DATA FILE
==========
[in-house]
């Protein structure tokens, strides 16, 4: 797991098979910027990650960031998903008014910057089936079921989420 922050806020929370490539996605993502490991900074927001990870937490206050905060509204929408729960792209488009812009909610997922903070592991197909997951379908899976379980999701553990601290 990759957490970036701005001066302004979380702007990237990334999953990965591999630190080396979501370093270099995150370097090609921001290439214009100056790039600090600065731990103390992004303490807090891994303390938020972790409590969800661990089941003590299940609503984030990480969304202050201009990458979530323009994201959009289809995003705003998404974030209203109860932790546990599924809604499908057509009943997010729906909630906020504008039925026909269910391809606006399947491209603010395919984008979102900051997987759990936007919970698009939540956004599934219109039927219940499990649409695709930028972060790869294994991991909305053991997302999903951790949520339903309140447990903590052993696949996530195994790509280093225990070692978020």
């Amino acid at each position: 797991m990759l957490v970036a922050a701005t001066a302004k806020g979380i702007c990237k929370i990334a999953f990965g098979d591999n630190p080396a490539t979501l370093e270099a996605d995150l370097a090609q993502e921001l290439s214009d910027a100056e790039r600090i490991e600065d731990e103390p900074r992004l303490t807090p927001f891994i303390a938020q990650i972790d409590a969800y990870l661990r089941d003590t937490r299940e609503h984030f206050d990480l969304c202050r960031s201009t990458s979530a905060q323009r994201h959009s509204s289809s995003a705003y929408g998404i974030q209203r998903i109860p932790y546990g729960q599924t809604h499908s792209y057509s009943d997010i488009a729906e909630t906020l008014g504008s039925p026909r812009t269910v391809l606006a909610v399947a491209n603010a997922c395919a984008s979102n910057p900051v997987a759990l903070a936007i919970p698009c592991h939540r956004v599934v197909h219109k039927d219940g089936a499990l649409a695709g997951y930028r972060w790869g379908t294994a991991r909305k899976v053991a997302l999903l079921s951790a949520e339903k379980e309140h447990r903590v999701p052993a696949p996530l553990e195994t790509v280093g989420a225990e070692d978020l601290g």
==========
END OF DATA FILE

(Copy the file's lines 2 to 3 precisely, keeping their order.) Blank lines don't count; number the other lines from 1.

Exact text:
């Protein structure tokens, strides 16, 4: 797991098979910027990650960031998903008014910057089936079921989420 922050806020929370490539996605993502490991900074927001990870937490206050905060509204929408729960792209488009812009909610997922903070592991197909997951379908899976379980999701553990601290 990759957490970036701005001066302004979380702007990237990334999953990965591999630190080396979501370093270099995150370097090609921001290439214009100056790039600090600065731990103390992004303490807090891994303390938020972790409590969800661990089941003590299940609503984030990480969304202050201009990458979530323009994201959009289809995003705003998404974030209203109860932790546990599924809604499908057509009943997010729906909630906020504008039925026909269910391809606006399947491209603010395919984008979102900051997987759990936007919970698009939540956004599934219109039927219940499990649409695709930028972060790869294994991991909305053991997302999903951790949520339903309140447990903590052993696949996530195994790509280093225990070692978020």
């Amino acid at each position: 797991m990759l957490v970036a922050a701005t001066a302004k806020g979380i702007c990237k929370i990334a999953f990965g098979d591999n630190p080396a490539t979501l370093e270099a996605d995150l370097a090609q993502e921001l290439s214009d910027a100056e790039r600090i490991e600065d731990e103390p900074r992004l303490t807090p927001f891994i303390a938020q990650i972790d409590a969800y990870l661990r089941d003590t937490r299940e609503h984030f206050d990480l969304c202050r960031s201009t990458s979530a905060q323009r994201h959009s509204s289809s995003a705003y929408g998404i974030q209203r998903i109860p932790y546990g729960q599924t809604h499908s792209y057509s009943d997010i488009a729906e909630t906020l008014g504008s039925p026909r812009t269910v391809l606006a909610v399947a491209n603010a997922c395919a984008s979102n910057p900051v997987a759990l903070a936007i919970p698009c592991h939540r956004v599934v197909h219109k039927d219940g089936a499990l649409a695709g997951y930028r972060w790869g379908t294994a991991r909305k899976v053991a997302l999903l079921s951790a949520e339903k379980e309140h447990r903590v999701p052993a696949p996530l553990e195994t790509v280093g989420a225990e070692d978020l601290g």